His partner was expecting, and shortly after being hired he would be taking six months of parental leave as required by Ontario law. I told him that he should not have discussed this matter with me. “Oh normally I wouldn’t, but since you’re looking through my Facebook, you know that already. Now of course, you would never refuse to hire someone because they plan to exercise their legal right to parental leave, would you?”

I think it’s a fascinating bit of chaotic blowback, and one that employers and applicants will be exposed to more and more as “social network background check” services help focus what search engines or marketers can already tell us.

In other words, be careful what you ask for, you might just get it.

For the first time in a long time, I’m tempted to set up a Facebook account.

Best autoresponse message

As Brad Feld says, this is the best auto-responder in a long time:

I am currently out of the office on vacation.

I know I’m supposed to say that I’ll have limited access to email and won’t be able to respond until I return — but that’s not true. My blackberry will be with me and I can respond if I need to. And I recognize that I’ll probably need to interrupt my vacation from time to time to deal with something urgent.

That said, I promised my wife that I am going to try to disconnect, get away and enjoy our vacation as much as possible. So, I’m going to experiment with something new. I’m going to leave the decision in your hands:

If your email truly is urgent and you need a response while I’m on vacation, please resend it to interruptyourvacation@example.com and I’ll try to respond to it promptly.

If you think someone else at First Round Capital might be able to help you, feel free to email my assistant, Fiona (fiona@firstround.com) and she’ll try to point you in the right direction.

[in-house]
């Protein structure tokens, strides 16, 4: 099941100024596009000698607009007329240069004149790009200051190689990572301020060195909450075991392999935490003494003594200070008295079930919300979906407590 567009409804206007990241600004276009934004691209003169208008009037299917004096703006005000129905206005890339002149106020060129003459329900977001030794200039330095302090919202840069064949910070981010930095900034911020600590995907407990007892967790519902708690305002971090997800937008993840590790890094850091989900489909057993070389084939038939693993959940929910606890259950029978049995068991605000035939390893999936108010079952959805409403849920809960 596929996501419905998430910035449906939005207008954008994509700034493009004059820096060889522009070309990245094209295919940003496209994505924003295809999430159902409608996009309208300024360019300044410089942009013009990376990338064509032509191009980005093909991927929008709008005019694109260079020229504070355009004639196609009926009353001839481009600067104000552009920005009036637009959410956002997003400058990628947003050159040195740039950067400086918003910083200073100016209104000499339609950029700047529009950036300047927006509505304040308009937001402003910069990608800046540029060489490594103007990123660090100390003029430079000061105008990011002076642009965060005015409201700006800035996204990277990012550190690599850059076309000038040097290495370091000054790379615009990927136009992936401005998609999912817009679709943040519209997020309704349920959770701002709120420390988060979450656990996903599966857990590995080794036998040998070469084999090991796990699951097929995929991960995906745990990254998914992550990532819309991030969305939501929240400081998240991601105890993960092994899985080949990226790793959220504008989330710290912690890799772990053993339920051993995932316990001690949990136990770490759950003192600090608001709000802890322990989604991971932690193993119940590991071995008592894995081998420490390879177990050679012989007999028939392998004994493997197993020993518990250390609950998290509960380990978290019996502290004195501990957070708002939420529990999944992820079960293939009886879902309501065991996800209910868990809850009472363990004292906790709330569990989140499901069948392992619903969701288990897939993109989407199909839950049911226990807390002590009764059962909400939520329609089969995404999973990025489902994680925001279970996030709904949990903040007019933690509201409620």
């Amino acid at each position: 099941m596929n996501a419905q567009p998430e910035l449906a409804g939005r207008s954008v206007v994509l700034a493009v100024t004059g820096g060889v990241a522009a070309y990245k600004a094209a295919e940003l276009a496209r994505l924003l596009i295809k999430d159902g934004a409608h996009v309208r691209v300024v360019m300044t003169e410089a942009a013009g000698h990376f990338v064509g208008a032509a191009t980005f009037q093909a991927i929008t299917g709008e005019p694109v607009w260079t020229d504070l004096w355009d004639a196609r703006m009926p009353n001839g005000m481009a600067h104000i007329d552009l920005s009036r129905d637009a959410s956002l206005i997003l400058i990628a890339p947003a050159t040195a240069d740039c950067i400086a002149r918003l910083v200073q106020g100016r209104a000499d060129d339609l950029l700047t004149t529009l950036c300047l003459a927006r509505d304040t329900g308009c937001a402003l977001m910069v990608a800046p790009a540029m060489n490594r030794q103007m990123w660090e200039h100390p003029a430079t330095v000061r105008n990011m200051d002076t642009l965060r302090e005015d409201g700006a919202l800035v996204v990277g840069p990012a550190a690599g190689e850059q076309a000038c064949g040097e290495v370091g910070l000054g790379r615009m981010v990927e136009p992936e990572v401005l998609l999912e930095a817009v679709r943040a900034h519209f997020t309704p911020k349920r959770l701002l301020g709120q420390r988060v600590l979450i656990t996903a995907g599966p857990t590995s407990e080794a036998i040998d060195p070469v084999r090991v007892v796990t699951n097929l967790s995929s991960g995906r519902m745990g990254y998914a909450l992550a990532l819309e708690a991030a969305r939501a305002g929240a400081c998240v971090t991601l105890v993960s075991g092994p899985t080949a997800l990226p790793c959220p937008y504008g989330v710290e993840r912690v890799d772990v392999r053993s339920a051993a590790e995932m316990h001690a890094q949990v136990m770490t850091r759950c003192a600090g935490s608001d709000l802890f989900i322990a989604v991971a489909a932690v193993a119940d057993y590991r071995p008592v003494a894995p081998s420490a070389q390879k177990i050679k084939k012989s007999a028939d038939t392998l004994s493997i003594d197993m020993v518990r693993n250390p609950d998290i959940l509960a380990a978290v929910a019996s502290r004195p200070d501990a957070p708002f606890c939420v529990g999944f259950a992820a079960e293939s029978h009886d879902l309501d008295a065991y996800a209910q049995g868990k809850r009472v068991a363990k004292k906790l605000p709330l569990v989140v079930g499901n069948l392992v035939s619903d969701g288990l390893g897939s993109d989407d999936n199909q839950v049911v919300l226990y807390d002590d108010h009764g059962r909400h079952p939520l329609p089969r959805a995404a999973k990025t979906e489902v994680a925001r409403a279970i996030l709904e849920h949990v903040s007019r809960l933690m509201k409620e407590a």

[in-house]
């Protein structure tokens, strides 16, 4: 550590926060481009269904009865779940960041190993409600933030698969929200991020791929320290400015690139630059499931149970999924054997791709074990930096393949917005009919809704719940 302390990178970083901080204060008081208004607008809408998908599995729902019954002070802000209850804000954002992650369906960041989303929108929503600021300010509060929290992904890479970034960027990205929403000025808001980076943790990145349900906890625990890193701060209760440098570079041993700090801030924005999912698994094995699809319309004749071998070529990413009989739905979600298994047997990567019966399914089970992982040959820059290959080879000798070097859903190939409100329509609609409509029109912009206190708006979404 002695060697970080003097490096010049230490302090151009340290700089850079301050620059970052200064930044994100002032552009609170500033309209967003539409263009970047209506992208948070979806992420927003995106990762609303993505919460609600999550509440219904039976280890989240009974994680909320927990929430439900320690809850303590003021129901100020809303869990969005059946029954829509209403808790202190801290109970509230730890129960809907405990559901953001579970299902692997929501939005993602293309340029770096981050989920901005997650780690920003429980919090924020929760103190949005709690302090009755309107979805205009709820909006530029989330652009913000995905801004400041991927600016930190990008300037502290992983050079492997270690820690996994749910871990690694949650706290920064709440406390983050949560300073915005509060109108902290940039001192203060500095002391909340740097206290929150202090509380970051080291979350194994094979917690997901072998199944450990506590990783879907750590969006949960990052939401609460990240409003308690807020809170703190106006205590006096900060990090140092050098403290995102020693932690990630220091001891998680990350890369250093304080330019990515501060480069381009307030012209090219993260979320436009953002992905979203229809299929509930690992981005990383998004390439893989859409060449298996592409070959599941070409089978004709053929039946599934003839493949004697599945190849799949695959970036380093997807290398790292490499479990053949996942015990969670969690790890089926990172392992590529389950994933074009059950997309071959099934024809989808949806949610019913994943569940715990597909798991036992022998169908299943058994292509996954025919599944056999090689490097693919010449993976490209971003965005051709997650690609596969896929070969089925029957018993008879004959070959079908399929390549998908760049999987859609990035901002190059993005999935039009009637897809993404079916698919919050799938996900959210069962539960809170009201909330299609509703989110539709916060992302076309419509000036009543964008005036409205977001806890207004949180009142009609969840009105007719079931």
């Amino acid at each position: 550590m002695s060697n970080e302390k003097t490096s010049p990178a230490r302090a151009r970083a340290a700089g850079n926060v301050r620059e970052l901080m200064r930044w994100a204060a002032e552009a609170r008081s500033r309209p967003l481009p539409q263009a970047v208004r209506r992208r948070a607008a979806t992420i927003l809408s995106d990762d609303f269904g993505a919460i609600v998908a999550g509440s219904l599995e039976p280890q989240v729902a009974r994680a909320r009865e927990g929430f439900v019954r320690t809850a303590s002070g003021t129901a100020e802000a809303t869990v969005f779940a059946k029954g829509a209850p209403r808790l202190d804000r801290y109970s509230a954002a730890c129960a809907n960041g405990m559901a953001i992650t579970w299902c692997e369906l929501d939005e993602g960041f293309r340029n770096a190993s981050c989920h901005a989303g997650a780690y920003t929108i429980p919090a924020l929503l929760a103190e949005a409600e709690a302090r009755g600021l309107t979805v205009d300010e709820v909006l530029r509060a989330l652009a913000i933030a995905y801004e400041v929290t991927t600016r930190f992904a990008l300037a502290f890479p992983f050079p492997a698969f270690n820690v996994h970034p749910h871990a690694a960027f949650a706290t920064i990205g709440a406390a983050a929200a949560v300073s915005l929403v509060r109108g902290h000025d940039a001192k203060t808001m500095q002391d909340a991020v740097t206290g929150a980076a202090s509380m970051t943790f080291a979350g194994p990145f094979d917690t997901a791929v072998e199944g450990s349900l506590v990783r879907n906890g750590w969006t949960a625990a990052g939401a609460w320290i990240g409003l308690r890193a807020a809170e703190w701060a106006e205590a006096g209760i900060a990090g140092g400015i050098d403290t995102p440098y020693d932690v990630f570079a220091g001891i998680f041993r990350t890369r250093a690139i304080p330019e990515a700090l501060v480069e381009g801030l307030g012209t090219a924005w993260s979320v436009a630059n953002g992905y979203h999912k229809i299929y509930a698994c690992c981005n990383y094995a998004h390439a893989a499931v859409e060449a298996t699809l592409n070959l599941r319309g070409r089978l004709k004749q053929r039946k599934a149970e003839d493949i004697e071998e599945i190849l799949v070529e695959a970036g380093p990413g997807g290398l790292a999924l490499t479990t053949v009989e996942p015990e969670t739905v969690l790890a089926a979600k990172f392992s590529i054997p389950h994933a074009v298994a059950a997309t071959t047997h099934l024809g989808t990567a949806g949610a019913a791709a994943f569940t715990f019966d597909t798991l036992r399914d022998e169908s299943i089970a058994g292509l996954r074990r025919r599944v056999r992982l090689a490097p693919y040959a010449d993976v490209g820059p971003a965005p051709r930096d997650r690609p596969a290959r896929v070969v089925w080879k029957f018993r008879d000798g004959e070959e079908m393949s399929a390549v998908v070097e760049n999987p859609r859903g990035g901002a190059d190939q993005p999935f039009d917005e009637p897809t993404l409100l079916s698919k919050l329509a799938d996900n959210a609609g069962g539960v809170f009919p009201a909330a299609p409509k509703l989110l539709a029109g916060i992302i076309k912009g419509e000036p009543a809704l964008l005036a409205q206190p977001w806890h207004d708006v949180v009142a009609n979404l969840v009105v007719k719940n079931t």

Otherwise, I’ll respond when I return…

Warm regards,
Josh

It avoids any lies, and drives responsibility and choice onto the sender. You can learn a lot about senders this way. It’s probably better than many background checks.

Israeli Draft, Facebook and Privacy

A senior officer said they had found examples of young women who had declared themselves exempt posting photographs of themselves on Facebook in immodest clothing, or eating in non-kosher restaurants.

Others were caught by responding to party invitations on Friday nights – the Jewish Sabbath. (“Israeli army uses Facebook to expose draft dodgers,” Wyre Davies, BBC)

What’s interesting to me about this story is that it illustrates how part of the cost of using Facebook is the occluded future. If you’d asked me if Facebook impacted on military draft, I’d have said no. Predictions are hard, especially about the future. And the young women in question probably didn’t think that their use of a social networking site would cause them to be drafted.

A second interesting aspect to this is that it indicates that one’s Facebook profile, in aggregate, is a religious identifier. That’s interesting because religious information is categorized specially under the Canadian privacy act (PIPED) and possibly also under European data protection laws. I haven’t seen this aspect covered in the analyses that I’ve read from those regulators. (Admittedly, I have not read all of those analyses.)

Databases or Arrests?

From Dan Froomkin, “FBI Lab’s Forensic Testing Backlog Traced To Controversial DNA Database,” we see this example of the mis-direction of key funds:

The pressure to feed results into a controversial, expansive DNA database has bogged down the FBI’s DNA lab so badly that there is now a two-year-and-growing backlog for forensic DNA testing needed to solve violent crimes and missing persons cases.

Civil libertarians call the database — which increasingly includes everyone convicted of every federal law, legally innocent people awaiting trial and non-citizens detained in the U.S. for any reason — unnecessary and unconstitutional.

And yet a review by the Department of Justice’s Inspector General released on Monday concludes that the need to analyze and upload some 96,973 or more DNA samples a year into that database is contributing to a backlog of forensic DNA cases that stood at 3,211 in March.